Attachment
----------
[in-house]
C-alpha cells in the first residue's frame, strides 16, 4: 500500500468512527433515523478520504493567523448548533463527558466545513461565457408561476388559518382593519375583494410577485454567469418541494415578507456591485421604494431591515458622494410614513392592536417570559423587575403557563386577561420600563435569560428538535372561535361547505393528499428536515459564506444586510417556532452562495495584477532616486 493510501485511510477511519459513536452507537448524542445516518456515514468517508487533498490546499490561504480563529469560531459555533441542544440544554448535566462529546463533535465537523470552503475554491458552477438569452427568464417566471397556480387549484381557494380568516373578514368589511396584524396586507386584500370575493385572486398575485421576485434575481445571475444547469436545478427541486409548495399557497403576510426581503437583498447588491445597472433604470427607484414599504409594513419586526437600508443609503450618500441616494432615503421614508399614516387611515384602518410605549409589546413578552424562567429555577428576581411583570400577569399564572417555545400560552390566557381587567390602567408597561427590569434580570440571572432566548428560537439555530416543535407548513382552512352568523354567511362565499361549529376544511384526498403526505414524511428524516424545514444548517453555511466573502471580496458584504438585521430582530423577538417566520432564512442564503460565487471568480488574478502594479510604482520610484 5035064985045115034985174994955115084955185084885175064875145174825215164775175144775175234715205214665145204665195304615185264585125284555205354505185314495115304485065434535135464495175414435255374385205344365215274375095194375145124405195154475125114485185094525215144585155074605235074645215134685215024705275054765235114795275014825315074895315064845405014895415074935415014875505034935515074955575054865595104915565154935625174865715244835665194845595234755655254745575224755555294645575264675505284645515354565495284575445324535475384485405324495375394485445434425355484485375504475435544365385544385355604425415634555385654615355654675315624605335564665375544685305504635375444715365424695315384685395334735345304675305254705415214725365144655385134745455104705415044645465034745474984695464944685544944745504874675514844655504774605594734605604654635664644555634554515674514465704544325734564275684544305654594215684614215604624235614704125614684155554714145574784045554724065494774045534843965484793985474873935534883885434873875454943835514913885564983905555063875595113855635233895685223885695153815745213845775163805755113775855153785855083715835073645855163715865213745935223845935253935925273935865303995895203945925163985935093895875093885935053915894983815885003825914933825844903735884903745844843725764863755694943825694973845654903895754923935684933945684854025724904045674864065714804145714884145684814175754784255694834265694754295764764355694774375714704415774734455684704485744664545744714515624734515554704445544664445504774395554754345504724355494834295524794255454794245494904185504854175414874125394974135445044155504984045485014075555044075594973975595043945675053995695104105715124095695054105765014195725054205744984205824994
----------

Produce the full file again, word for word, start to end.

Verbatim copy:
[in-house]
C-alpha cells in the first residue's frame, strides 16, 4: 500500500468512527433515523478520504493567523448548533463527558466545513461565457408561476388559518382593519375583494410577485454567469418541494415578507456591485421604494431591515458622494410614513392592536417570559423587575403557563386577561420600563435569560428538535372561535361547505393528499428536515459564506444586510417556532452562495495584477532616486 493510501485511510477511519459513536452507537448524542445516518456515514468517508487533498490546499490561504480563529469560531459555533441542544440544554448535566462529546463533535465537523470552503475554491458552477438569452427568464417566471397556480387549484381557494380568516373578514368589511396584524396586507386584500370575493385572486398575485421576485434575481445571475444547469436545478427541486409548495399557497403576510426581503437583498447588491445597472433604470427607484414599504409594513419586526437600508443609503450618500441616494432615503421614508399614516387611515384602518410605549409589546413578552424562567429555577428576581411583570400577569399564572417555545400560552390566557381587567390602567408597561427590569434580570440571572432566548428560537439555530416543535407548513382552512352568523354567511362565499361549529376544511384526498403526505414524511428524516424545514444548517453555511466573502471580496458584504438585521430582530423577538417566520432564512442564503460565487471568480488574478502594479510604482520610484 5035064985045115034985174994955115084955185084885175064875145174825215164775175144775175234715205214665145204665195304615185264585125284555205354505185314495115304485065434535135464495175414435255374385205344365215274375095194375145124405195154475125114485185094525215144585155074605235074645215134685215024705275054765235114795275014825315074895315064845405014895415074935415014875505034935515074955575054865595104915565154935625174865715244835665194845595234755655254745575224755555294645575264675505284645515354565495284575445324535475384485405324495375394485445434425355484485375504475435544365385544385355604425415634555385654615355654675315624605335564665375544685305504635375444715365424695315384685395334735345304675305254705415214725365144655385134745455104705415044645465034745474984695464944685544944745504874675514844655504774605594734605604654635664644555634554515674514465704544325734564275684544305654594215684614215604624235614704125614684155554714145574784045554724065494774045534843965484793985474873935534883885434873875454943835514913885564983905555063875595113855635233895685223885695153815745213845775163805755113775855153785855083715835073645855163715865213745935223845935253935925273935865303995895203945925163985935093895875093885935053915894983815885003825914933825844903735884903745844843725764863755694943825694973845654903895754923935684933945684854025724904045674864065714804145714884145684814175754784255694834265694754295764764355694774375714704415774734455684704485744664545744714515624734515554704445544664445504774395554754345504724355494834295524794255454794245494904185504854175414874125394974135445044155504984045485014075555044075594973975595043945675053995695104105715124095695054105765014195725054205744984205824994